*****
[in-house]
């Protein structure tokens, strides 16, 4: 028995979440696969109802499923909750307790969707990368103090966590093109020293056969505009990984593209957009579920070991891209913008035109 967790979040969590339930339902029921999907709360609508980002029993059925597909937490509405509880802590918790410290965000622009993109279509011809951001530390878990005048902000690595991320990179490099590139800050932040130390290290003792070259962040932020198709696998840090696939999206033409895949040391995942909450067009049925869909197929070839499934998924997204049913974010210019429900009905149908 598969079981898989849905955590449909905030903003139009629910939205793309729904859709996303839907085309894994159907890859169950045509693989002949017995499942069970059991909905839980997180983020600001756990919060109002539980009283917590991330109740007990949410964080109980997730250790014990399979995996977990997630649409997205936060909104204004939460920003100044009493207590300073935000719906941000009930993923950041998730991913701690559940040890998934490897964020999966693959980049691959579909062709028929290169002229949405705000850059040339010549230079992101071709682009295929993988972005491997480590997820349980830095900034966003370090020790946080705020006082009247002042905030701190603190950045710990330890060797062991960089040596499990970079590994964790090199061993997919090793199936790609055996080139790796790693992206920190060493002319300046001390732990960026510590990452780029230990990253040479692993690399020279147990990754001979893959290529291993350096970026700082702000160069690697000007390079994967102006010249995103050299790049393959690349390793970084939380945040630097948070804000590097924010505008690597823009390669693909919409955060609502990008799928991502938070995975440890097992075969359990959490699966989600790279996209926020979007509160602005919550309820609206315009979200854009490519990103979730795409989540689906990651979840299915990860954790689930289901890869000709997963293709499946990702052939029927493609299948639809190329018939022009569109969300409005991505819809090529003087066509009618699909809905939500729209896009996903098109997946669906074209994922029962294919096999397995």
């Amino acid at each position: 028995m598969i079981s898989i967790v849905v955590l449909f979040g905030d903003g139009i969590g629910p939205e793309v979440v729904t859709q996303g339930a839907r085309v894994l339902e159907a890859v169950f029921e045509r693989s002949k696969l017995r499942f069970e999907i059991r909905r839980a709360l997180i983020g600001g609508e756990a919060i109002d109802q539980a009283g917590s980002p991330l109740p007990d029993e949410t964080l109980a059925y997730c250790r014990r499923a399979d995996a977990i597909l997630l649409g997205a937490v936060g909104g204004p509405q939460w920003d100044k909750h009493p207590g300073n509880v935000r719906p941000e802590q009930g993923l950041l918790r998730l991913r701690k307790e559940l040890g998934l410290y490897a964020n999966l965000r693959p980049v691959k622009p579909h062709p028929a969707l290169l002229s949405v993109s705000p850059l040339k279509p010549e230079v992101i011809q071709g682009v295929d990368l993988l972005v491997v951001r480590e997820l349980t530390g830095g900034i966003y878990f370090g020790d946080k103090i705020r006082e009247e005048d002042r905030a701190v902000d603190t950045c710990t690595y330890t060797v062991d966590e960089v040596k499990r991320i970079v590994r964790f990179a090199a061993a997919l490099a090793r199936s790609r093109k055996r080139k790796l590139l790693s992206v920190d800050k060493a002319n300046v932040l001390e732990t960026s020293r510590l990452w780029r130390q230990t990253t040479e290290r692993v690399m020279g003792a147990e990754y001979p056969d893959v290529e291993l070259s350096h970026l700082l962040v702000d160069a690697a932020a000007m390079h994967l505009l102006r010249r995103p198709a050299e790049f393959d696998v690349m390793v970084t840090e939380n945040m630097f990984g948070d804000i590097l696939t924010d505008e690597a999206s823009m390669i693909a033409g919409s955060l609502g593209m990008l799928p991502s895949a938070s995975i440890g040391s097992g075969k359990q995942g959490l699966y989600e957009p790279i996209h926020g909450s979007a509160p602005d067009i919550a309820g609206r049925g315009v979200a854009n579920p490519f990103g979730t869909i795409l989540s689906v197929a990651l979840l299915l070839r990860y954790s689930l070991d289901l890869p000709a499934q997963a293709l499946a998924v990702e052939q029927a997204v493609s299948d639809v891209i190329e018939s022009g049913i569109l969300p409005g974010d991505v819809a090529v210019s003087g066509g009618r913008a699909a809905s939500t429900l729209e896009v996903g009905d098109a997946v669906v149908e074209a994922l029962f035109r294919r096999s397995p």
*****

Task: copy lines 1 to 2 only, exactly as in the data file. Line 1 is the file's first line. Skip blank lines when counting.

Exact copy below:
[in-house]
């Protein structure tokens, strides 16, 4: 028995979440696969109802499923909750307790969707990368103090966590093109020293056969505009990984593209957009579920070991891209913008035109 967790979040969590339930339902029921999907709360609508980002029993059925597909937490509405509880802590918790410290965000622009993109279509011809951001530390878990005048902000690595991320990179490099590139800050932040130390290290003792070259962040932020198709696998840090696939999206033409895949040391995942909450067009049925869909197929070839499934998924997204049913974010210019429900009905149908 598969079981898989849905955590449909905030903003139009629910939205793309729904859709996303839907085309894994159907890859169950045509693989002949017995499942069970059991909905839980997180983020600001756990919060109002539980009283917590991330109740007990949410964080109980997730250790014990399979995996977990997630649409997205936060909104204004939460920003100044009493207590300073935000719906941000009930993923950041998730991913701690559940040890998934490897964020999966693959980049691959579909062709028929290169002229949405705000850059040339010549230079992101071709682009295929993988972005491997480590997820349980830095900034966003370090020790946080705020006082009247002042905030701190603190950045710990330890060797062991960089040596499990970079590994964790090199061993997919090793199936790609055996080139790796790693992206920190060493002319300046001390732990960026510590990452780029230990990253040479692993690399020279147990990754001979893959290529291993350096970026700082702000160069690697000007390079994967102006010249995103050299790049393959690349390793970084939380945040630097948070804000590097924010505008690597823009390669693909919409955060609502990008799928991502938070995975440890097992075969359990959490699966989600790279996209926020979007509160602005919550309820609206315009979200854009490519990103979730795409989540689906990651979840299915990860954790689930289901890869000709997963293709499946990702052939029927493609299948639809190329018939022009569109969300409005991505819809090529003087066509009618699909809905939500729209896009996903098109997946669906074209994922029962294919096999397995």